Hi, recently noticed that my Alpha Romeo 156 (petrol) was producing too much (white) smoke from the exhaust but did not think too much about it. Whilst driving the 'motor control system failure' switched on and I quickly pulled over and stopped the car. I switched the car back on and the 'sytems check' declared the car OK. So I proceeded to make my way back home, but when changing gears I realised that the car lost a bit of strength in acceleration between gears (almost as if it wanted to choke out) and at this point the warning light came on again. I stopped the car once more, but this time the lights remained on after I started it once more. What worries me is that I serviced the car only a week before this happened. Any help would be great.
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Re: Motor control system failure
It does not sound like a head gasket and it is not likely to be the ECU. It is more likely electrical: 1st Check the battery - Variations in voltage really upset the Alfas 2nd Electrical - most likely candidates are ignition coils; stressed wiring; or Lambda sensors. Finding a reputable mechanic that can correctly identify the issue is the biggest challenge otherwise it can cost $ in trouble shooting.
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he causes of white exhaust smoke can vary; however, it is common to see white exhaust smoke when first starting a car, especially on cooler days. This is generally steam caused by condensation. As the engine warms up and the condensation dissipates the white exhaust smoke (steam) is no longer seen. If excessive white exhaust smoke is present well after the engine warms up, it is necessary to have the car inspected for possible internal coolant leaks. Indicators of an internal coolant leak include billowing white exhaust smoke accompanied by a sweet odor or a low coolant reservoir level. An internal coolant leak can also contaminate the engine oil giving it a frothy, milky appearance. Even small amounts of coolant entering the combustion chamber will produce white exhaust smoke.
One of the main causes of white exhaust smoke and coolant loss is a cracked or warped cylinder head, a cracked engine block, or head gasket failure caused by overheating. A cracked head may allow coolant to leak into one or more cylinders or into the combustion chamber of the engine. Dirty coolant, a poorly maintained cooling system, a low coolant level, or a non-functioning cooling fan can cause engine overheating. In addition, engine wear can eventually cause the gaskets to lose their capacity to seal properly allowing internal coolant loss. Intake manifold gasket and head gasket failures are two of the most common sources of internal coolant loss caused by engine wear.
Never remove the radiator cap or coolant reservoir cap while the engine is hot or running as it can cause serious injury; always allow the car to cool down completely first. Checking for a low coolant level in the reservoir is the first step in determining if coolant loss is causing the white exhaust smoke. If the coolant reservoir is at the proper level but excessive white exhaust smoke is present, a cooling system pressure check is required to determine where, if any, coolant leaks are located.
White smoke would be very unusual, it would usually be steam rather than smoke. If I'm right, then it will be dissipating very quickly unless it's in freezing temperatures?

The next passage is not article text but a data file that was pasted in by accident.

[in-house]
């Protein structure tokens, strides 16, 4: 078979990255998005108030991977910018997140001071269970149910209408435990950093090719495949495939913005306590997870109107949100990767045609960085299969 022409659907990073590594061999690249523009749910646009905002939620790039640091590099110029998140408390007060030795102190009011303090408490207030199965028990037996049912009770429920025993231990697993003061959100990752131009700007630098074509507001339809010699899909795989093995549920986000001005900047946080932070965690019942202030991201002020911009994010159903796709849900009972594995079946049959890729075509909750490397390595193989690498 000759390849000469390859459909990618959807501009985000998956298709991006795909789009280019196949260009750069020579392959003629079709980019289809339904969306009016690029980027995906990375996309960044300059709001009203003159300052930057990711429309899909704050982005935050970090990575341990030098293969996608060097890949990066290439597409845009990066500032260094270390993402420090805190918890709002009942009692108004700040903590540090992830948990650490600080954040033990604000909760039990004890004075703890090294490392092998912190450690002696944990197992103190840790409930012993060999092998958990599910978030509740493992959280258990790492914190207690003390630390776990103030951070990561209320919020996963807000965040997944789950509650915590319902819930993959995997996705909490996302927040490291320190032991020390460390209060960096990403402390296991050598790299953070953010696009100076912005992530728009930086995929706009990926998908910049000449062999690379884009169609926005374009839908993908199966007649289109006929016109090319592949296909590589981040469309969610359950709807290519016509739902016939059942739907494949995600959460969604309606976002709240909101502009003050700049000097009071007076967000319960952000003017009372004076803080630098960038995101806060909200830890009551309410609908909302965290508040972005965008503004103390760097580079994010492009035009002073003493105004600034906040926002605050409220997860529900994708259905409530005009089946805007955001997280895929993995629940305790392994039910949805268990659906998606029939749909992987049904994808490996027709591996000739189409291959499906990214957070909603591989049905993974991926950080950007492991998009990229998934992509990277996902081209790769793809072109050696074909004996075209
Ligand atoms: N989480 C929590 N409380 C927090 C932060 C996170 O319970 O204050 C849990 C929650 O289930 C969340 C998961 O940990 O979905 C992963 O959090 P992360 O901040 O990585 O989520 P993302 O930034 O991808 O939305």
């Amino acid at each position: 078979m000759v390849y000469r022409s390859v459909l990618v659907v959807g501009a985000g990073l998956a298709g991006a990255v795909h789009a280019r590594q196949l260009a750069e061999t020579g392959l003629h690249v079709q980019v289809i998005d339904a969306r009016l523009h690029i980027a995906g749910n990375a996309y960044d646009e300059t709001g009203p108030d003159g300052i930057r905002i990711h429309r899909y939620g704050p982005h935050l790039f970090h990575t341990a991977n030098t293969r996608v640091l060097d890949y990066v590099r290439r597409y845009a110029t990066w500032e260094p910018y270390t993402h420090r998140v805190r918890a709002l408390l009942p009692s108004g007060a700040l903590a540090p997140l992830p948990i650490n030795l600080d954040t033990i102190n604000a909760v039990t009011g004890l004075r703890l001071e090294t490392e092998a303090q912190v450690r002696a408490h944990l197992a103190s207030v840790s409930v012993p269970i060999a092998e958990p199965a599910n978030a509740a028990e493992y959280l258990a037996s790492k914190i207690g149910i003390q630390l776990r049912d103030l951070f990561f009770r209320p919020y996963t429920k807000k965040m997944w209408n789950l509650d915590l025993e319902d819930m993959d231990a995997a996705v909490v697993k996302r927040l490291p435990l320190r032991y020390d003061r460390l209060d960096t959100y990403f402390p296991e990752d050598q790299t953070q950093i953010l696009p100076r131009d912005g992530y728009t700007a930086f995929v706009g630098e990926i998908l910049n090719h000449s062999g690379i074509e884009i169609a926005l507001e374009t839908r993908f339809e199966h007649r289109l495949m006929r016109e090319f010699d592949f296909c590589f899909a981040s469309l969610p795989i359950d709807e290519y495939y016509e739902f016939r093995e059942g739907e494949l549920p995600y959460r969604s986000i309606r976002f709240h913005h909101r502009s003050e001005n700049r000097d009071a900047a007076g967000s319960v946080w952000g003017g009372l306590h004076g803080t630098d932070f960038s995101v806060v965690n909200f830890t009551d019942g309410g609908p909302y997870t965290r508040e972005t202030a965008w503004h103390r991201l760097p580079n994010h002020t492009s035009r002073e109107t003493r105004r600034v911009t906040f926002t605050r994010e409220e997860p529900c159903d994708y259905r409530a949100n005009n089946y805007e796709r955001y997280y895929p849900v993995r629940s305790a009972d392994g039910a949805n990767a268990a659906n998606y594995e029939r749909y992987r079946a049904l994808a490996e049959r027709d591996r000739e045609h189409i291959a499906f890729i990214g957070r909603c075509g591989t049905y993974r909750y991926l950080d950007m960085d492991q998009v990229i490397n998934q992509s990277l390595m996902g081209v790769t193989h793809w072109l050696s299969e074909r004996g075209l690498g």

To get white smoke AND the smell of petrol best guess is that it's a cracked cylinder head or head gasket allowing coolant into the cylinder, the leak is so bad that the cylinder is unable to fire so the raw fuel from that cylinder is being pushed out the exhaust, along with the water (steam).
An accompanying symptom would be running rough/chugging, most noticeable at lower revs. If you drive the car like this then you'll quickly damage the catalytic converters in your exhaust so don't!
White smoke is caused by engine coolant / antifreeze being processed in the combustion chamber(s) of the engine
Keep in mind that, on a cold day you may see what appears to be white smoke from the exhaust that will disappear after the vehicles engine has warmed up to it's normal operating temp.. This is a normal reaction called condensation... condensation is the result of a small amount of water/dew being drawn into the exhaust usually collecting in the muffler and/or the catalytic converter.
an air leak would weaken the mix of fuel to air so giving you better fuel efficiency but a poor power output.
was my last answer not to your liking, re **** fuel consumption on all fiat/alpha cars.but it is true, ask any owner........14.7 average mpg.......£205 road tax.....(tax it for a year and quadruple its value...)
rev the engine over 3 4000 rpm and look in the expansion botlles for clear aer bubles if yes head gasket is gone my one was and water missing inexplicable yes is going in the cilinders or oil sump chek dipstik for white foam or very steamy waterish exhaust in the bak of the car
I Think it's just conincidance. Sainsburys fuel is checked independantly by Trading Standards and a private company. Both turn up unanounced. Plus there is a warning in the stations if water etc. is found. This shuts of the fuel from that tank.
White smoke usually occurs when there is not enough heat to burn the
fuel. The unburned fuel particles go out the tailpipe and typically
produce a rich fuel smell. It's not unusual to see white smoke in the
exhaust during cold weather until the engine warms up.
Faulty glow plugs or control module can cause white smoke on engine start up.
Low engine cranking speed may also produce white smoke.
white smoke is still visible after the engine has warmed up, the engine
may have one or more bad injectors, retarded injection timing or a worn
Low compression or air in the fuel system can also be a source of white smoke.